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Emotional vulnerability lower in breast cancer survivors over age 60, study finds

Lower levels of emotional distress reported in older patients following cancer survival

Lower levels of emotional distress reported in older patients following cancer survival

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A study has found that in breast cancer survivors, the higher the age, the lower the symptoms of distress, fatigue and cognitive difficulty.

This Israeli study examined the experience and expression of the symptom cluster regarding coping with subjective stress and coping strategies employed by younger patients and older adults.

There were 170 patients who participated in the study (120 younger breast care survivors, age 20 to 59; 50 older patients, between age 60 and 82 years). They filled-out the Fatigue, Emotional Control, Meaning-focused Coping, Emotional Distress and the Cognitive Difficulties questionnaires. Most of the patients were married, diagnosed with stage II disease, and over two thirds of the participants had undergone breast-conserving surgery. All had completed their adjuvant chemotherapy regimens.

Survivors between the ages aged 60-82 reported lower levels of emotional distress compared to the younger age 24-59.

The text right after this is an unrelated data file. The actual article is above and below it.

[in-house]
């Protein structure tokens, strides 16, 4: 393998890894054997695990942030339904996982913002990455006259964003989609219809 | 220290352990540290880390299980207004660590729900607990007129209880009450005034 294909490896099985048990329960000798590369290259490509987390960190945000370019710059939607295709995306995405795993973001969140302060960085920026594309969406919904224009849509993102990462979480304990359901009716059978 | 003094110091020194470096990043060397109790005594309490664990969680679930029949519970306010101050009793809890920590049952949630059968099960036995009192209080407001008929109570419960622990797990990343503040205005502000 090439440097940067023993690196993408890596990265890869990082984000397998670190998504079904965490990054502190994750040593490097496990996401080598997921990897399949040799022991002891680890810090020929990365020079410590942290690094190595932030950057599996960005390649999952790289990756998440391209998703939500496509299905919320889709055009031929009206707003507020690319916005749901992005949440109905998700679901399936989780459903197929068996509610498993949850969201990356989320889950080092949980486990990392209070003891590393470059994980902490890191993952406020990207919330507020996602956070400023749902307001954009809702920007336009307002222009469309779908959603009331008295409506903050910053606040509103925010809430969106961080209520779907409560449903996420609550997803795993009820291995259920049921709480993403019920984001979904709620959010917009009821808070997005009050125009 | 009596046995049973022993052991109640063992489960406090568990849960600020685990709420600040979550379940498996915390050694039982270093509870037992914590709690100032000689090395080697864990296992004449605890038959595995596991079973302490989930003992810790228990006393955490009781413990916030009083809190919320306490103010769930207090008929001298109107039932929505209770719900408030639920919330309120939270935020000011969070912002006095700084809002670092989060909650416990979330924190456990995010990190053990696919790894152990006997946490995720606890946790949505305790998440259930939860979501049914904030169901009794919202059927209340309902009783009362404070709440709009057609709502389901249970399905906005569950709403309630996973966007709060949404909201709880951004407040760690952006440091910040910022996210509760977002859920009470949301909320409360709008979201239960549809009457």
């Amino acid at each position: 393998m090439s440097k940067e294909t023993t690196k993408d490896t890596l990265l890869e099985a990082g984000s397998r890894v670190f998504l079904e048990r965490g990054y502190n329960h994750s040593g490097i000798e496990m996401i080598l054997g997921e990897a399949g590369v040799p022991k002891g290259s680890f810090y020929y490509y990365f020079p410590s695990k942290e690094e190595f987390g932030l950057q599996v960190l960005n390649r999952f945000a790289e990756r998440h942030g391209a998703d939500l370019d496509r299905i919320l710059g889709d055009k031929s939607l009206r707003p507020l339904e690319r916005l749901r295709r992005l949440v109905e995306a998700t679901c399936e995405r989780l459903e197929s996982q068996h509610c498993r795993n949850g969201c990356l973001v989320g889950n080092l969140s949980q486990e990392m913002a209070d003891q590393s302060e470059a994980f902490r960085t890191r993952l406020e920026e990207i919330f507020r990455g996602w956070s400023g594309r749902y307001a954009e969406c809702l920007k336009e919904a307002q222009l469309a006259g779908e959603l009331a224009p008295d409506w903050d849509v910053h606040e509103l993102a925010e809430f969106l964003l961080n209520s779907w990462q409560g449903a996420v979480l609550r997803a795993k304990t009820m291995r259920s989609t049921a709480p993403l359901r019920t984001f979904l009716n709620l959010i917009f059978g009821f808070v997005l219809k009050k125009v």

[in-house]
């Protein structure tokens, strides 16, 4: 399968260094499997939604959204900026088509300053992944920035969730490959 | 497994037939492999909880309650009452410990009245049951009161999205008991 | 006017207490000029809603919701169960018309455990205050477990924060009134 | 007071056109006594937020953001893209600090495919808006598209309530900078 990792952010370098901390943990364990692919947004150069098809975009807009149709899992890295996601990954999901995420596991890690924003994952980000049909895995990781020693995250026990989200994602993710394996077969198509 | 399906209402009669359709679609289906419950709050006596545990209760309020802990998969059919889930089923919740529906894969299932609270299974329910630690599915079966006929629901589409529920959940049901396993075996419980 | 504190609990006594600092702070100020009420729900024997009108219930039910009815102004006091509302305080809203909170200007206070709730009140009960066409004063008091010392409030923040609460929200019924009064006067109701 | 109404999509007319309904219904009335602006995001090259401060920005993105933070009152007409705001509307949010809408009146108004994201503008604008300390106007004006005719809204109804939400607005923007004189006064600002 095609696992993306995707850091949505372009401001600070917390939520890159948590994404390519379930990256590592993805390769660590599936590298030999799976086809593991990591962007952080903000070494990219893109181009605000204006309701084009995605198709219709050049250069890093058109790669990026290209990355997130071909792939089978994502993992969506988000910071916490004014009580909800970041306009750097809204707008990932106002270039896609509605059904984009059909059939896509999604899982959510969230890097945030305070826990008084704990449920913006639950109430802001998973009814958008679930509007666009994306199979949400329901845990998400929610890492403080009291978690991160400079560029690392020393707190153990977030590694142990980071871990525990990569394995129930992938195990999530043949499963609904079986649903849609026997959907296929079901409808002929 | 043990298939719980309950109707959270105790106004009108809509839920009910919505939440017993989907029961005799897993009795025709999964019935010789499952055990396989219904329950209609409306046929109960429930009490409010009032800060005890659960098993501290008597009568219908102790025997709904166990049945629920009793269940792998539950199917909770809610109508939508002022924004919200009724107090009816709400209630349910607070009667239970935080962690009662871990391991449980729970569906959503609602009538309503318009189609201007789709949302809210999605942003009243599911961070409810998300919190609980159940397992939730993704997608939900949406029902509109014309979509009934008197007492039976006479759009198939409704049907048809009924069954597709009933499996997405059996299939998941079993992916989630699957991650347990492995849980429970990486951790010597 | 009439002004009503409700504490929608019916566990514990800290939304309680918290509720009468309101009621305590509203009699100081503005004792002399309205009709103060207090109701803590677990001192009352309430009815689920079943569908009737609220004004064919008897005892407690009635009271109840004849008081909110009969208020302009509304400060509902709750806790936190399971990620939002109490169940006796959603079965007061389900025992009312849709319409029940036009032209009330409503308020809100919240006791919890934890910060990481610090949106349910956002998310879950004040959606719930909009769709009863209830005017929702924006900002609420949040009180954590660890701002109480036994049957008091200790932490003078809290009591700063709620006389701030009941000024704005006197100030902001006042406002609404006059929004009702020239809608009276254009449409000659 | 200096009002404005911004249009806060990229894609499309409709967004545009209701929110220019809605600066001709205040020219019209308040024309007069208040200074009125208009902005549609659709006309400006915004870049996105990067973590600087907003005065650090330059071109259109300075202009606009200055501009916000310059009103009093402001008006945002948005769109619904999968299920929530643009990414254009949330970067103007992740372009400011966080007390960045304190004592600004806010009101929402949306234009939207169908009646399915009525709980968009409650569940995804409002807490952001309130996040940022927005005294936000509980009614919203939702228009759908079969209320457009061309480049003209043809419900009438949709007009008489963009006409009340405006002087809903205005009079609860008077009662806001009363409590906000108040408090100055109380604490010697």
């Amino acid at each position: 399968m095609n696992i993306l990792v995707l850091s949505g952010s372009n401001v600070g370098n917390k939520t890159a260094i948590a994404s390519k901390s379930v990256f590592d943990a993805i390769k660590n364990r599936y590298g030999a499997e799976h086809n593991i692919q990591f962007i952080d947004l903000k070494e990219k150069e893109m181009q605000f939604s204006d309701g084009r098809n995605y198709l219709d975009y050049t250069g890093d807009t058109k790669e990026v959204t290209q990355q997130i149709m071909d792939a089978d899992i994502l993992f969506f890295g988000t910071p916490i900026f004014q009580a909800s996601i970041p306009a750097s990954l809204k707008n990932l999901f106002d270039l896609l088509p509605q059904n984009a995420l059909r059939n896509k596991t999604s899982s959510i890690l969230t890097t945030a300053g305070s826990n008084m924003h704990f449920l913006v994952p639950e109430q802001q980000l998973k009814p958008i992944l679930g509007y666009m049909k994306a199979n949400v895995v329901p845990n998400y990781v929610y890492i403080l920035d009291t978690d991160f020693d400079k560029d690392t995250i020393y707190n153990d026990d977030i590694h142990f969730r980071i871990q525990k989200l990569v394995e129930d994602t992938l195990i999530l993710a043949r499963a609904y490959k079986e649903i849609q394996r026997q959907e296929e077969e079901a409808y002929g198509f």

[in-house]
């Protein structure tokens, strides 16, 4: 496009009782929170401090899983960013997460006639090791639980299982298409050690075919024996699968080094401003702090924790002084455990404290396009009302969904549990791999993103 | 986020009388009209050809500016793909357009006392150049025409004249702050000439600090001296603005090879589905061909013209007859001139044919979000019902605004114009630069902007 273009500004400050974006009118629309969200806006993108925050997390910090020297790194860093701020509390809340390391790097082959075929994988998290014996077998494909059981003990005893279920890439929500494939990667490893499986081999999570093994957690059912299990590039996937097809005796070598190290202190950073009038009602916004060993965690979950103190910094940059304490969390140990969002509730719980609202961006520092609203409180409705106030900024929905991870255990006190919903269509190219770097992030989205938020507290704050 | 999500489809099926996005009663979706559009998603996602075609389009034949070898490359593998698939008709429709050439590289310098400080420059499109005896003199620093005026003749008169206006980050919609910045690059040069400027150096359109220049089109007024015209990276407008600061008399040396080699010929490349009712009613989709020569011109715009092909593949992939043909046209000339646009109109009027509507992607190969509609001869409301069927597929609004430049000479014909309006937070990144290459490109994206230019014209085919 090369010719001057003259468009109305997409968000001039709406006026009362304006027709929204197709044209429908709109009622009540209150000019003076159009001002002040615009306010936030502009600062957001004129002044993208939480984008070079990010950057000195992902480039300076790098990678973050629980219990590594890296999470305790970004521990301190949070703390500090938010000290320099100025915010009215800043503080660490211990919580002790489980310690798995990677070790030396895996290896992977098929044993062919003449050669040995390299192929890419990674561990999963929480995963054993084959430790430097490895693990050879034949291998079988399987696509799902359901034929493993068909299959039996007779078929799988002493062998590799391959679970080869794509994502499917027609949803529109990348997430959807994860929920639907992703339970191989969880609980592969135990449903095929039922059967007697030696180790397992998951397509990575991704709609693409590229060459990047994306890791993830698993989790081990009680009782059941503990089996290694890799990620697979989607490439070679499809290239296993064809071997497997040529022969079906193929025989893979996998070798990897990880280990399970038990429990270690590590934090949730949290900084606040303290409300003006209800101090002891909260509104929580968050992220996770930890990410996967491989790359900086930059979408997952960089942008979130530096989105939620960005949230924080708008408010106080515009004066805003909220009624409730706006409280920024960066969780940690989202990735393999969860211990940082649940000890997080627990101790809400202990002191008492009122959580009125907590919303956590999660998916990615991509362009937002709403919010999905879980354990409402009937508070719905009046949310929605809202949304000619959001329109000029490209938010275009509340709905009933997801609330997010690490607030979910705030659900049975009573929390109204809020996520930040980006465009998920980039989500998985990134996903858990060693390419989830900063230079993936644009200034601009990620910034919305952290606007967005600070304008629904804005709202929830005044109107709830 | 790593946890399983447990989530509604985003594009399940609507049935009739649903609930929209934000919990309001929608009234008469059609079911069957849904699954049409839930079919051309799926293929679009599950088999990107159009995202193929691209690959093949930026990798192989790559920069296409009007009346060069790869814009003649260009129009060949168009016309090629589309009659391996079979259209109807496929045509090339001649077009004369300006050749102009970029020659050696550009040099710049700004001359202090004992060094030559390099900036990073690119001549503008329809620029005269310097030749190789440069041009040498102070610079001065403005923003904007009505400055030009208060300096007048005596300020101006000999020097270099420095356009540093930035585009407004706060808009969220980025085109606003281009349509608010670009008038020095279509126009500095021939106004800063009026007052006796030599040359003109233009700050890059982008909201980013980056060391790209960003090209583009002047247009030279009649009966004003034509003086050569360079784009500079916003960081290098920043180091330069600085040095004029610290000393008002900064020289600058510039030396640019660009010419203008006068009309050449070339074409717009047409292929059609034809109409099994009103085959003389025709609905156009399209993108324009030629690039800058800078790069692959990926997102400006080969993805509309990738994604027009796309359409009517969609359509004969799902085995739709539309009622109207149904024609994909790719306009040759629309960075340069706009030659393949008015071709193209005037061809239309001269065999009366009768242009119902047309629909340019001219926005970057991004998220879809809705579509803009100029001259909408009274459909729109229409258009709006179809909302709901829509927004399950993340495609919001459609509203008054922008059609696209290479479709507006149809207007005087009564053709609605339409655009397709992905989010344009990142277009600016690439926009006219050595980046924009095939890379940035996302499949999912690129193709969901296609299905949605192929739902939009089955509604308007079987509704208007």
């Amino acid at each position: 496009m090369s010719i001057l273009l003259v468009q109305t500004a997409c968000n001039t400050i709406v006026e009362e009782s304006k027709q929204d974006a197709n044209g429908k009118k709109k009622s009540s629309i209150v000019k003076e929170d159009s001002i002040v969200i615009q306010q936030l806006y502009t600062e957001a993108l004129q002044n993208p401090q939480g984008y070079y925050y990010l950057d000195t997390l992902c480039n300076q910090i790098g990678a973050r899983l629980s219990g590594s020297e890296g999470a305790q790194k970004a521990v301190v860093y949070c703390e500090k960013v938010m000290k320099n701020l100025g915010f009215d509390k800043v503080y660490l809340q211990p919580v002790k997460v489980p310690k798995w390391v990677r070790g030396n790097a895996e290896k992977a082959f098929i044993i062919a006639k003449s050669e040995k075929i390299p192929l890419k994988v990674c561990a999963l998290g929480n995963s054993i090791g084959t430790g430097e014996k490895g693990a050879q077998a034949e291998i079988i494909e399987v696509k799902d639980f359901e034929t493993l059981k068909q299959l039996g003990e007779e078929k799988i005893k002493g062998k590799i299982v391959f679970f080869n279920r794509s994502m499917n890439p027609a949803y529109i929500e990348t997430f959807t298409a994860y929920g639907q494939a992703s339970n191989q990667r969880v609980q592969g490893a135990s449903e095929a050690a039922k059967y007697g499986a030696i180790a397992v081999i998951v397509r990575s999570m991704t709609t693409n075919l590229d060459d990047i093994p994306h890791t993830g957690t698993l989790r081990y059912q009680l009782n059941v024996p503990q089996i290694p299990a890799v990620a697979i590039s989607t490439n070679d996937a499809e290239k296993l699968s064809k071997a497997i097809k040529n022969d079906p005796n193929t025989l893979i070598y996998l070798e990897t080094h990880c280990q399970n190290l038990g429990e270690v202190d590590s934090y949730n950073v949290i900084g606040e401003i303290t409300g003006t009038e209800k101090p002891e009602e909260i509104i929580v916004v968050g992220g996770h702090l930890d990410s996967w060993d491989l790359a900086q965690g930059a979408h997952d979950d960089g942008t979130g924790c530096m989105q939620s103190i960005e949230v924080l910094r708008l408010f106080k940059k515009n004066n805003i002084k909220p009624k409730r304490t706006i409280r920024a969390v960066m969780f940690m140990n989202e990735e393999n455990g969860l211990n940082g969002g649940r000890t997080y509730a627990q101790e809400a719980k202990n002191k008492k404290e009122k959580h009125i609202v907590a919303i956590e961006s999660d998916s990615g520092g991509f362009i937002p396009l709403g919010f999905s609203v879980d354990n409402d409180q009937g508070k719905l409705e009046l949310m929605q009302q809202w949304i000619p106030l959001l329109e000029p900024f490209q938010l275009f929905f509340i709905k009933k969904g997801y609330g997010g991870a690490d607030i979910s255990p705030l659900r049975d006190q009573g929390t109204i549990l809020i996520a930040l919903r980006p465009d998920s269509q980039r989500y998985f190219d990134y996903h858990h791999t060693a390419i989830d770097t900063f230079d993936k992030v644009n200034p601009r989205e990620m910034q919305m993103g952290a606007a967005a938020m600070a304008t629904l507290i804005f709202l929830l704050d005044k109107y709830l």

The authors suggest that such findings could be explained by the burden of life roles in the younger population, such as family and work commitments, or the lower health related expectations and evaluation of the experience in the older adults, or that populations prior life experience and coping with such matters. The authors suggest healthcare professionals should purposely evaluate how patients discern subjective stress and develop ways of changing any negative or unhelpful perceptions.

Levkovich I, Cohen M, Alon S et al (2018) Symptom cluster of emotional distress, fatigue and cognitive difficulties among young and older breast cancer survivors: The mediating role of subjective stress. Journal of Geriatric Oncology. 9, 5, 469-475.

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